Confrontation was actually the first OC crust band I came across although at that time I had absolutely no idea that there had been a fabulous crust source over there and, apart from Resist and Exist, I don't think I was aware of other anarcho/crust bands from that area or aware that this area had its fair share of extreme bands. I was, as you might say, still green. Because finances were low and grim while enthusiasm was high and unquenchable, I was able to lay my hands on a second-hand copy of the Confrontation's discography cd after hearing the In Crust We Trust compilation that a gentle soul had found for me on soulseek, back when it took two days and a half to download an album. I did not enjoy In Crust We Trust as much as I thought I would to be fair. At that time, I was still in the process of discovery of crust and the title, which I now find cheesy as fuck, announced something spectacular and developmental. There were some good bands on that compilation, don't get me wrong, it had Disfear, No Security, Concrete Sox and Heresy, but if you look closely, there was not much proper crust and it was bit misleading really. In retrospect, I understand that it was just a sample of Lost & Found's catalogue and that the misleading title did not illustrate the content, much like The Best Crust Compilation in the World Ever! compilation whose hyperbolic irony was lost on me when I bought it, especially since, without really disappointing, there was, again, not much crust in it. But I did like the Confrontation songs - they are some of their best numbers - and seeing that Lost & Found also released a full cd of the band and that it was cheap, I did not fuck around and bought the copy online. I learnt later on that the not-so-virtuous label released this cd because they claimed that the band had received an advance payment for the recording of a full album which they never did since they broke up and the cd was a way to get some money back. Not really the classiest act on the part of a label that was famous for this kind of dodgy moves and it is no coincidence that the cd is listed as "unofficial" on Discogs. Just bad punk ethics.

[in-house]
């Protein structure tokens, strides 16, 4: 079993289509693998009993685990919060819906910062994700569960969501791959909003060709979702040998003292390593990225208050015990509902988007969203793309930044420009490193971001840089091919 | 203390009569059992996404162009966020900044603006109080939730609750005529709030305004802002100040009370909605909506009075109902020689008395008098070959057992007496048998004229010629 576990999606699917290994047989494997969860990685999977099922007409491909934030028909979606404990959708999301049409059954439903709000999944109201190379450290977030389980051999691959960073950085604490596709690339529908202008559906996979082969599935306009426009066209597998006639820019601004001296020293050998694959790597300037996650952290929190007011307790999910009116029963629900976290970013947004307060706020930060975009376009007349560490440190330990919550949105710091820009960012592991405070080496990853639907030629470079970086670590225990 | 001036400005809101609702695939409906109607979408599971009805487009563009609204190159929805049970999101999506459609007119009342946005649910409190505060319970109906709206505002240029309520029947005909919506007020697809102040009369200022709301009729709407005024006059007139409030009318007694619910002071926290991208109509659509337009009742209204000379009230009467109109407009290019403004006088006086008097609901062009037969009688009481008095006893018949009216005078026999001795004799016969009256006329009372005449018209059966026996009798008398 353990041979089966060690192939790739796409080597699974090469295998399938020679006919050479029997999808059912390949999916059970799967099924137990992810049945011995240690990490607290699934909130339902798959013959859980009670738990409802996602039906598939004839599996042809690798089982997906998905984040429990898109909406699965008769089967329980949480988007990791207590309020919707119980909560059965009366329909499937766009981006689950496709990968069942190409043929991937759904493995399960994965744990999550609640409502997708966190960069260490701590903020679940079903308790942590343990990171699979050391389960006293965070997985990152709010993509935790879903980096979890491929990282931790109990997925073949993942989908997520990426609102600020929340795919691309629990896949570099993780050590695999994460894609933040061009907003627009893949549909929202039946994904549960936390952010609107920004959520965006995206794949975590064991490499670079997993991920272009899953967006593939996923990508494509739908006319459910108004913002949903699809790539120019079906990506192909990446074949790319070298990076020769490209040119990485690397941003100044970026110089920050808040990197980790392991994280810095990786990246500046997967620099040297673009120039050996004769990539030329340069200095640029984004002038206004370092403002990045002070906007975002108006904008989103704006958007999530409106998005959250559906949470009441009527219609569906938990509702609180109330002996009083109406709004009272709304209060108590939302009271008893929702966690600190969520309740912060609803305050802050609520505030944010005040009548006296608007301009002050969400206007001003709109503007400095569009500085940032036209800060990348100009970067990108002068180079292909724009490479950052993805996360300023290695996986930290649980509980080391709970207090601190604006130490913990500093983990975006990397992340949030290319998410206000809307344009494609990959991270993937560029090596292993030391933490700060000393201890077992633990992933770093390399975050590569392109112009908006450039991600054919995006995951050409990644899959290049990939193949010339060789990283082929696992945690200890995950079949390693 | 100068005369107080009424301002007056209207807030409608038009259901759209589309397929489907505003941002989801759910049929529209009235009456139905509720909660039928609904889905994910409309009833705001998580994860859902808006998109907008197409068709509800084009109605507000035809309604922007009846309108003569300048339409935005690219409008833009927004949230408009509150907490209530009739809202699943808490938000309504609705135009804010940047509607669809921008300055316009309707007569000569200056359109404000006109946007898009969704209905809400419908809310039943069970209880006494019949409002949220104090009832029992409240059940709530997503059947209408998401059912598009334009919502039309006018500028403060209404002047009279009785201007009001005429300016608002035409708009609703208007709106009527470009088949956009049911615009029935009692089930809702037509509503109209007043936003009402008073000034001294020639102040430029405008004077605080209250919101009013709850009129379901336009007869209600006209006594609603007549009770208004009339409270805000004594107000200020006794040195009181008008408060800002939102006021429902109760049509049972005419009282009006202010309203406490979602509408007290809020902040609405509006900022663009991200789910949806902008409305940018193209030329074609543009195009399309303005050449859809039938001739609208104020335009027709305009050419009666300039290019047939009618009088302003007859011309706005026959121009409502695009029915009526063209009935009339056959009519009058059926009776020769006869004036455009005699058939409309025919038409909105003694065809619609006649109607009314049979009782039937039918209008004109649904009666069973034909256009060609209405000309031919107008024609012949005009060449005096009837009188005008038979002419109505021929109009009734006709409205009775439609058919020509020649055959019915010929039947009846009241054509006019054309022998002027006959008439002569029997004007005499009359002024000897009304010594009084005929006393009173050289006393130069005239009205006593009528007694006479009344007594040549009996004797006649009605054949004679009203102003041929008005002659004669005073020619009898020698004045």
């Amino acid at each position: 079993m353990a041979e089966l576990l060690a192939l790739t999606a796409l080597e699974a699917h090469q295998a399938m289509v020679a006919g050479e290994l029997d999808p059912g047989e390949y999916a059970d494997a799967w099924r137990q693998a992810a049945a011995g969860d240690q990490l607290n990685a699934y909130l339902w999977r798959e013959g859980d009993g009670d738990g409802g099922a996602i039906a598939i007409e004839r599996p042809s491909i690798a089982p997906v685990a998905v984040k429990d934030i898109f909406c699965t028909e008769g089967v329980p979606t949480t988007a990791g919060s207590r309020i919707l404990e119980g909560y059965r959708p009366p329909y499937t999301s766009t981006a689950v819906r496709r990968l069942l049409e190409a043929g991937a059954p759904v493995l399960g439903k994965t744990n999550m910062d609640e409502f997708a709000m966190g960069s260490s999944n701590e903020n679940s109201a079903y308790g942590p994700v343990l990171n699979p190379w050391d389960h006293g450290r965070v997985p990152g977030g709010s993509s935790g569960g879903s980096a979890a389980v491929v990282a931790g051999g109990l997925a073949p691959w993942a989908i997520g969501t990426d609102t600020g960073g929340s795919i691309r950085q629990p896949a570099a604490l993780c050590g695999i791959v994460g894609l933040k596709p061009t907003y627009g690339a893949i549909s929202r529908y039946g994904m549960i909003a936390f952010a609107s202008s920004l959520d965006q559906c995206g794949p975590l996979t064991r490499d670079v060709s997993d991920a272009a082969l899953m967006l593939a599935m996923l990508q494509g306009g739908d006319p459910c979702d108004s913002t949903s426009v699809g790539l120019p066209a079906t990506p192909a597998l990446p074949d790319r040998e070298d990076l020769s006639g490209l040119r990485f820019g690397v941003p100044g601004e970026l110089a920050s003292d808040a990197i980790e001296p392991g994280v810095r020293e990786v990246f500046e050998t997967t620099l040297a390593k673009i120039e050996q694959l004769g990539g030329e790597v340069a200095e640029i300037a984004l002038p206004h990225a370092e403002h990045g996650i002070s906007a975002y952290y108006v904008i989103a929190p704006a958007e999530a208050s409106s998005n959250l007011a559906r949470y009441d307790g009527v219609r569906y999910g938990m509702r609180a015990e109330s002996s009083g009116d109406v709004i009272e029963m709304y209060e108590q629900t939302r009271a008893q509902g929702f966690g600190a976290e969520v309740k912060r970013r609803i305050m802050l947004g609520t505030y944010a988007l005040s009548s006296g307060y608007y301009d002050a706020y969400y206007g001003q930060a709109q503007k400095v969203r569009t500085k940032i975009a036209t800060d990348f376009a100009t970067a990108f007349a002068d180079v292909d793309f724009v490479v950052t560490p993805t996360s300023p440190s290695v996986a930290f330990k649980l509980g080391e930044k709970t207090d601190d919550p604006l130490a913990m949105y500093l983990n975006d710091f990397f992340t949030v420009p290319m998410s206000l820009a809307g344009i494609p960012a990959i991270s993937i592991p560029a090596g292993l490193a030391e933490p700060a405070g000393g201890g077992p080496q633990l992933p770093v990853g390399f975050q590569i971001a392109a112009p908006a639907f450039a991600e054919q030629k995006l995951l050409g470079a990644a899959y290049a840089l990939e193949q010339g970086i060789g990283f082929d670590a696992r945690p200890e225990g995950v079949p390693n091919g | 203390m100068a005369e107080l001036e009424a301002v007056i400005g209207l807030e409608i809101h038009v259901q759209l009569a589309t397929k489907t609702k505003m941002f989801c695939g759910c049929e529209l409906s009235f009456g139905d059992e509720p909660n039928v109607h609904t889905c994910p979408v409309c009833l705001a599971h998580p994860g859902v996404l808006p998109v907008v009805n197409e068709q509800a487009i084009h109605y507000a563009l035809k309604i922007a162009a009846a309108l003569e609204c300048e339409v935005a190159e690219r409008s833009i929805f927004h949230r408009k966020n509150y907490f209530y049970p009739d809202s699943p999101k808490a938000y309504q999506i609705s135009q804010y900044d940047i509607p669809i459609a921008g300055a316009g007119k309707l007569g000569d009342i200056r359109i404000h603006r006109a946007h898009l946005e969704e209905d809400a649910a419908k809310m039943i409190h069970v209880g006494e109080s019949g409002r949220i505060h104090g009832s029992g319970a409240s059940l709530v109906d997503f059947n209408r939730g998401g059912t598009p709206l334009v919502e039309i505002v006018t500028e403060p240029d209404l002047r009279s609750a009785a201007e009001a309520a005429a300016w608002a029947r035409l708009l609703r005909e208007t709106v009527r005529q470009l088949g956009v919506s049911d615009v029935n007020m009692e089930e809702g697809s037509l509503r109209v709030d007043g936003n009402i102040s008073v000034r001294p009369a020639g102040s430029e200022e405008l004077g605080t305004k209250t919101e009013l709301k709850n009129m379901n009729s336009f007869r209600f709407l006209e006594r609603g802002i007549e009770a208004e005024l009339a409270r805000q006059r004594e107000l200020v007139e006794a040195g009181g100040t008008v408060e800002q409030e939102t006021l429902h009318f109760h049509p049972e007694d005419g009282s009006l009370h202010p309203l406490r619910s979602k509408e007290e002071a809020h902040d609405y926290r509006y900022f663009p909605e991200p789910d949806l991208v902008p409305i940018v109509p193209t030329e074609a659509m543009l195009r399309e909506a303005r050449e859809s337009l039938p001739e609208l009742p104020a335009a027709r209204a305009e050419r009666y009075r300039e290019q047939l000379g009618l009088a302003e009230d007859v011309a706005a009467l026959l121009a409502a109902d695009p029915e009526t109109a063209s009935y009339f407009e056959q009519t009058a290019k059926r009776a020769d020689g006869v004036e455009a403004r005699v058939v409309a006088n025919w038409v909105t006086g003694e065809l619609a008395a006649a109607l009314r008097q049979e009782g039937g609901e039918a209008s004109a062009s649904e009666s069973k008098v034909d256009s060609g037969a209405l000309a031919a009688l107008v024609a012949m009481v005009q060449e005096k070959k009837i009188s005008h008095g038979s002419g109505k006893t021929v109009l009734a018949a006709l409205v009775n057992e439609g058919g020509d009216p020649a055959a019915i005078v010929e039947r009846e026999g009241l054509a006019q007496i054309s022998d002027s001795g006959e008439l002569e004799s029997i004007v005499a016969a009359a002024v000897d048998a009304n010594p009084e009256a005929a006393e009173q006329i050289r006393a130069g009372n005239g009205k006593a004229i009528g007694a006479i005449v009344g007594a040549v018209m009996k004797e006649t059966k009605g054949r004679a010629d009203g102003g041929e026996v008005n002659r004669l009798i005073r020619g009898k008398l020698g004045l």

I couldn't find many details about Confrontation's noisy career and I really wish some heroic old-timers from that time and place will one day write a book about the Californian 80's peacepunk/crust scene like Ian Glasper did for the British waves. A boy can dream. The band formed in Huntington Beach probably in late 1988 - the Ep was recorded in May, 1989, so that sounds plausible enough. I have seen a mention of that record being a demo Ep and it might have originally been some sort of demo tape that they decided to reissue as a proper Ep. Still it does not seem very likely as this practice was not widespread at the time, whereas releasing a demo again on a vinyl has become very commonplace these days. What's the point of engaging in an activity bound to saturate the already fragile punk records market especially since demos are readily available online and, well, they are demos, I hear you ask from afar? I ain't got clue guv. To get back to Confrontation, the band was from Huntington Beach and had Matt Fisher from Mindrot on vocals and future Dystopia bass player Todd on the bass. As my jaundiced speech indicated earlier, the band remained mostly associated with the mean and manically fast hardcore bands - the early powerviolence wave - and they shared some common ground with the groovy grindcore freaks that roamed this very part of California at the time. Just consider that powerviolence legends Infest were from Valencia, Crossed Out from Encinitas, No Comment from North Hollywood and the unique Man Is The Bastard from Claremont. All those hardcore acts lived in a 50 kilometers radius and therefore it is little surprising that the area, in punk's more or less unreliable collective memory, has often been closely connected with powerviolence. Similarly, just consider that grindcore legends Terrorizer - the grindcore equivalent of the 1992-era Ultimate Warrior - were from Huntington Park and Nausea from Los Angeles. The Infest connection is clearly the most relevant since 1989 was initially released on Infest's own label Draw Blanks Records - it was only DB's second release - although Confrontation sounded nothing like them so that's the grand network of friends in action for you. The version we are dealing however is not the original but the remastered one from 1992 that Misanthropic Records - the first output of Todd's label - took care of.